The Infrastructure behind Social Innovation and “Philanthrocapitalism”
There is increasing discourse in Canada and elsewhere on the topic of social innovation. Governments in jurisdictions such as the United Kingdom and the United States see social innovation as a legitimate public policy approach, and governments in Canada are being asked to take a more active role. Notwithstanding this, a number of social innovation concepts are not well understood in Canada except by those actively working in the area, and there appears to be no consensus on the appropriate role to be played by government in advancing the social innovation agenda.
The concept of social innovation has been around for a while. Like innovation in the private sector, social innovation is about applying new thinking or new processes or new technologies to addressing old problems. And like private sector innovation, social innovation can be either incremental or transformative. Unlike private sector innovation, however, social innovation has to some extent turned its focus inwards, towards the structure and the infrastructure of the social sector itself, seeking more effective tools for tackling challenging social issues.
In this sense, the movements of the non-profit sector towards social enterprise or social purpose business are innovations, as are social finance proposals that seek to enable the work of social enterprise by providing access to a wider variety of investment instruments. Social finance concepts include mission-based lending and program-related investments for foundations, social lending mechanisms for institutional investors, social venture philanthropy and social investment funds, to name a few. All operate under the umbrella of “philanthrocapitalism”, a term coined in a 2006 article in The Economist.
A discussion of the topic breaks down into four key components: (i) social innovation, (ii) social enterprise, (iii) social finance, and (iv) social organizational forms.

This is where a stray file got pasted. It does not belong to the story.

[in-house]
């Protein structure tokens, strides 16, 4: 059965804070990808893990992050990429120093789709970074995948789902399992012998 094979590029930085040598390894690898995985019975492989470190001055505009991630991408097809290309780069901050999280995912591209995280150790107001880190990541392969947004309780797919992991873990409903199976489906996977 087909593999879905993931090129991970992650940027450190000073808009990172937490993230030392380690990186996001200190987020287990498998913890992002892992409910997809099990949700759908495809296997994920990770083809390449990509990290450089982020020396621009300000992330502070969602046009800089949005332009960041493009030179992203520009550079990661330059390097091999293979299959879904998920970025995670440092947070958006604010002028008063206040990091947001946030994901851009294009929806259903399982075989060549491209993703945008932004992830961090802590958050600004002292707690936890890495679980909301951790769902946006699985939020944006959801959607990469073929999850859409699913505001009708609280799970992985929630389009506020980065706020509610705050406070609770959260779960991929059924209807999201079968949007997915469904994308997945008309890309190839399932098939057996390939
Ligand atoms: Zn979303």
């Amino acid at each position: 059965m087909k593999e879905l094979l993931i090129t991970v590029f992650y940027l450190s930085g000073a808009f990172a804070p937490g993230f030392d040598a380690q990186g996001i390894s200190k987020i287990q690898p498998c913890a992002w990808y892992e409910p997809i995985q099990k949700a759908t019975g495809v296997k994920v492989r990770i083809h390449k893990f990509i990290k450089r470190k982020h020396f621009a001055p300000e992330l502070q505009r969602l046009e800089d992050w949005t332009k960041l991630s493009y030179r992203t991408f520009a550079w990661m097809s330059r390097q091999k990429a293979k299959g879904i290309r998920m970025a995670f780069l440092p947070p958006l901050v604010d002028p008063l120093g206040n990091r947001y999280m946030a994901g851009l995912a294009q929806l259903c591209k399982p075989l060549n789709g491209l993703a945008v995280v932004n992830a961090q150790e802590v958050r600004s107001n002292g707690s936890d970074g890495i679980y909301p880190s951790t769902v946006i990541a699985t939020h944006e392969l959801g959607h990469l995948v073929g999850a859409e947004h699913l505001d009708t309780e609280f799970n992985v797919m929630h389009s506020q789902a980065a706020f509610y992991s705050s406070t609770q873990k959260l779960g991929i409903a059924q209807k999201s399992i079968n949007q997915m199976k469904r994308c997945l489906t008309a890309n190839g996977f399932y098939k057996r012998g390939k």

A social enterprise can be defined loosely as an organization through which a social entrepreneur can pursue socially beneficial or charitable goals through for-profit or business-like activities. The law in Canada presents impediments to carrying on social enterprise. This issue lies in the fact that both non-profit organizations and registered charities are limited in the extent to which they can carry on business activities or otherwise earn profits. As with many legal impediments, legal “workarounds” have been devised, but many find these workarounds to be unsatisfactory. Legislative changes could be implemented to eliminate the worst of these impediments, but there is little evidence that governments are rushing towards any such amendments.
There is a growing lobby in Canada for the creation of a new type of organizational form that would permit such “blended” purposes. The United Kingdom has a “community interest company” or “CIC”, which has as its primary objective the use of assets and profits for the benefit of the community and a secondary objective of creating a recognizable brand for social enterprises. Several American states have created the “low-profit limited liability company” or “L3C”, and other states have recognized the “benefit corporation” or “B Corp”, which in each case have as their primary purpose furthering one or more charitable purposes, with profit-making as a secondary goal. The need for legislation in Canada to create new so-called “hybrid” organizational forms to facilitate social enterprise is a critical and pressing issue only to the extent that legislative impediments to carrying on social enterprise are not removed. If they are, the need for new organizational forms becomes less significant, although perhaps still desirable.
The greatest confusion lies in the area of social finance. Mission-based investments and program-related investments by foundations are relatively well understood by those working in the area, as are social lending mechanisms for institutional investors, even if infrequently utilized in Canada. Several modest legislative amendments aimed at increasing the comfort level of fund managers, by clarifying the ability of institutions to make such investments, likely would increase their use.
Other models of “impact investments” are less common. Some of the alternate models being proposed have been used with some success in other jurisdictions, while others, to the extent they exist other than theoretically, appear almost completely reliant on government investment, and thus may not be sustainable in the longer term.
Social enterprise should not be seen as a panacea for all that ails the not-for-profit sector. To the extent that it has the ability to diminish the perceived value of the work, or the fundraising capacity, of non-enterprising charities, it is not without risk. However, social enterprise does reflect an innovative approach to addressing social issues that should be welcomed, particularly when viewed as only one in a menu of possible approaches.
This article was written by Jan Lederman, former Partner of TDS.
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